Consider, for example, the personification of gluttony as represented by Hieronymus Bosch (ca. 1450-1516) on Table Top of Seven Deadly Sins. Gluttony, his girth emphasized by the round table laden with an impressively large haunch, gnaws on the bone of some roasted beast. His appetite insatiable, Gluttony chows down as a serving woman brings him still more! Is it any wonder that Shakespeare’s Falstaff, the corpulent comic foil to the regal Prince Hal, is characterized as cuts of meat or the beasts from which they were carved: “chops,” “guts,” “sweet beef,” “sow,” “a little tidy Bartholomew boar pig,” “a Manning Ox with pudding in his belly.”[iv] Clearly, Shakespeare’s audience, like Bosch’s viewers, identified meat as an enticement that leads to sinful excess and reveals the folly of intemperance.
Similar to Bosch, Anthonius Claessen (ca. 1538-1613) set meat enticingly in the center of his painting, A Family Saying Grace before a Meal, and he, too, included a servant, platter in hand, entering the room. But these likenesses are inconsequential. Claessen’s pious family, unlike Bosch’s sinful glutton, can conquer temptation.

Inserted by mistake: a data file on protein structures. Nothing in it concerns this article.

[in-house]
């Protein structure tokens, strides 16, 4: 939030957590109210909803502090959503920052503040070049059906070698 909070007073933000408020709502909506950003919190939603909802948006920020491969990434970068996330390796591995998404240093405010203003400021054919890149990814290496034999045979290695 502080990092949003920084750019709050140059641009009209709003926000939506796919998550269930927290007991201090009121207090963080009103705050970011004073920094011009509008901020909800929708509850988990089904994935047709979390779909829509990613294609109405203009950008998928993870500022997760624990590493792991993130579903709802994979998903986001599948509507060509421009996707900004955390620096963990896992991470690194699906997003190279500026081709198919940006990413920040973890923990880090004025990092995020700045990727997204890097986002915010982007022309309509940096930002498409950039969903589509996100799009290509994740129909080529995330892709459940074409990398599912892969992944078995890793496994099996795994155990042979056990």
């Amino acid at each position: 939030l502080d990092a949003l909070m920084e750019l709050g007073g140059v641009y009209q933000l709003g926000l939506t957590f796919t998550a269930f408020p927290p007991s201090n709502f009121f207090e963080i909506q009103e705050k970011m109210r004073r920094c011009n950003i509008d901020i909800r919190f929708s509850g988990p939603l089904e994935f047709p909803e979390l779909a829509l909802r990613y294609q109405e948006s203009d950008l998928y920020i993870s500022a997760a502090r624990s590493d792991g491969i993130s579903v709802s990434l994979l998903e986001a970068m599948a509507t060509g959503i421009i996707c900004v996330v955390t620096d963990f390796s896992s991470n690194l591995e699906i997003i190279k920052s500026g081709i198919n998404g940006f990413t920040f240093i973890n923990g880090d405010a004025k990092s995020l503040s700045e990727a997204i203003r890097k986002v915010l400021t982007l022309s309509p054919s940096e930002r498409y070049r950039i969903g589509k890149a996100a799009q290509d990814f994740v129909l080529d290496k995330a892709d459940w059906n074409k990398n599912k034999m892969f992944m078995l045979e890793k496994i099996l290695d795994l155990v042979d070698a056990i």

In A Meat Stall with the Holy Family Giving Alms, 1551, the Netherlandish painter Pieter Aertsen (1508-1575) visualized the ambivalent place meat held in Renaissance society. Aertsen crammed the foreground of his painting with sausages, pig’s feet, the heads of a boar and a cow, roosters ready for the plucking, a side of beef, a bowl of curd, molded cheeses… and four fish, two fresh, two smoked. Through the stall’s doorway and windows we see two very different scenes. In the right background, just behind another hanging carcass, people indulge in life’s pleasures at a tavern. In the open landscape in the left background, the Holy Family gives the little they have by way of material goods to those in need. Significantly, the Holy Family – Joseph, leading the donkey bearing the Virgin and Infant Christ – align with the two fish on the pewter plate within the butcher’s stall. As an adult, Jesus would multiply two small fish and five barley cakes in order to feed five thousand.